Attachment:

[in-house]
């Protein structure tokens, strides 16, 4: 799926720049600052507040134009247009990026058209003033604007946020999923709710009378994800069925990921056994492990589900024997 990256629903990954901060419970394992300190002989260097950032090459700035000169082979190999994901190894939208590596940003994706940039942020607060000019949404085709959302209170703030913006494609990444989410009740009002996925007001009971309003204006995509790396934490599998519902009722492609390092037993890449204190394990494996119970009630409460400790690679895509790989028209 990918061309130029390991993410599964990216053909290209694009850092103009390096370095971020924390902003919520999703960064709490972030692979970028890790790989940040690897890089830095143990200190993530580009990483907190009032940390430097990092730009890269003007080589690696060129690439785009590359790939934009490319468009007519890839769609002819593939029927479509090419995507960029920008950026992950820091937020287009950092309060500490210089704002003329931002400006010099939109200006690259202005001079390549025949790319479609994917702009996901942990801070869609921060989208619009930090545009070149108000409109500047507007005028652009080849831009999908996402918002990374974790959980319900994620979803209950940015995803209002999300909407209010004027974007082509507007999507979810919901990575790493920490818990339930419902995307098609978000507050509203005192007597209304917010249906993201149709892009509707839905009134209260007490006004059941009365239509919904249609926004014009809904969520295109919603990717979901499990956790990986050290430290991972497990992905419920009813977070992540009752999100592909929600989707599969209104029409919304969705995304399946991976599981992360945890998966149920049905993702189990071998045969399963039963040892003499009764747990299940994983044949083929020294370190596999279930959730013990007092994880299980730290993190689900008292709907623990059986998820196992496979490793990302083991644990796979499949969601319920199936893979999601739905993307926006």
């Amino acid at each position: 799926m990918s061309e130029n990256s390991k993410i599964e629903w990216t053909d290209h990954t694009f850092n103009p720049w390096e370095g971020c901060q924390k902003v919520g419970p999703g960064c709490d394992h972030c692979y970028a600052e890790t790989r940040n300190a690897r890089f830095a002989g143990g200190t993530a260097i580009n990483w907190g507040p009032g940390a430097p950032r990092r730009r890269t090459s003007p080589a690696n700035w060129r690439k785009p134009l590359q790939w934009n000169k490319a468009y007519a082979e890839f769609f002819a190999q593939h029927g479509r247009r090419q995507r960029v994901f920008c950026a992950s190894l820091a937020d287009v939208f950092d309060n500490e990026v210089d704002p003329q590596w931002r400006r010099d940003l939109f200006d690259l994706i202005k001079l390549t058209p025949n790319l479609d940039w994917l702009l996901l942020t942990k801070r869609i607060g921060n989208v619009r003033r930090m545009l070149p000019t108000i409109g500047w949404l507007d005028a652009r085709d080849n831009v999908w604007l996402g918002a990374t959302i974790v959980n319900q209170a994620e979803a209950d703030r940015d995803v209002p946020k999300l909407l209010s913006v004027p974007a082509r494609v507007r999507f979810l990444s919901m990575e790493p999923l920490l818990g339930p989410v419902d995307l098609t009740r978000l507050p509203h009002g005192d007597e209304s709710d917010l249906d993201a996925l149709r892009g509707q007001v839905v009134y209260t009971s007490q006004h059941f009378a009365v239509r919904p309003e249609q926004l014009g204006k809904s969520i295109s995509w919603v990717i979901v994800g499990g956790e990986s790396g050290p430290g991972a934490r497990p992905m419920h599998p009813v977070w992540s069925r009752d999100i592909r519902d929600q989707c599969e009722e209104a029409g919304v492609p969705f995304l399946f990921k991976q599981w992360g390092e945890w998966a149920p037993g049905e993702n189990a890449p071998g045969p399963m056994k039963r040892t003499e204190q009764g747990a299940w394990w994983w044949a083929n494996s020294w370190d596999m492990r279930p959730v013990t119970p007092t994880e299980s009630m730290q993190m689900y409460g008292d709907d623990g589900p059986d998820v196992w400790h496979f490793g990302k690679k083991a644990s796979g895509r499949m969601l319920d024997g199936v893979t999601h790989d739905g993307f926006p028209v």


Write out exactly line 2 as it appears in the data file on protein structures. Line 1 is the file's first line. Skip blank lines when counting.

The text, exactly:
């Protein structure tokens, strides 16, 4: 799926720049600052507040134009247009990026058209003033604007946020999923709710009378994800069925990921056994492990589900024997 990256629903990954901060419970394992300190002989260097950032090459700035000169082979190999994901190894939208590596940003994706940039942020607060000019949404085709959302209170703030913006494609990444989410009740009002996925007001009971309003204006995509790396934490599998519902009722492609390092037993890449204190394990494996119970009630409460400790690679895509790989028209 990918061309130029390991993410599964990216053909290209694009850092103009390096370095971020924390902003919520999703960064709490972030692979970028890790790989940040690897890089830095143990200190993530580009990483907190009032940390430097990092730009890269003007080589690696060129690439785009590359790939934009490319468009007519890839769609002819593939029927479509090419995507960029920008950026992950820091937020287009950092309060500490210089704002003329931002400006010099939109200006690259202005001079390549025949790319479609994917702009996901942990801070869609921060989208619009930090545009070149108000409109500047507007005028652009080849831009999908996402918002990374974790959980319900994620979803209950940015995803209002999300909407209010004027974007082509507007999507979810919901990575790493920490818990339930419902995307098609978000507050509203005192007597209304917010249906993201149709892009509707839905009134209260007490006004059941009365239509919904249609926004014009809904969520295109919603990717979901499990956790990986050290430290991972497990992905419920009813977070992540009752999100592909929600989707599969209104029409919304969705995304399946991976599981992360945890998966149920049905993702189990071998045969399963039963040892003499009764747990299940994983044949083929020294370190596999279930959730013990007092994880299980730290993190689900008292709907623990059986998820196992496979490793990302083991644990796979499949969601319920199936893979999601739905993307926006």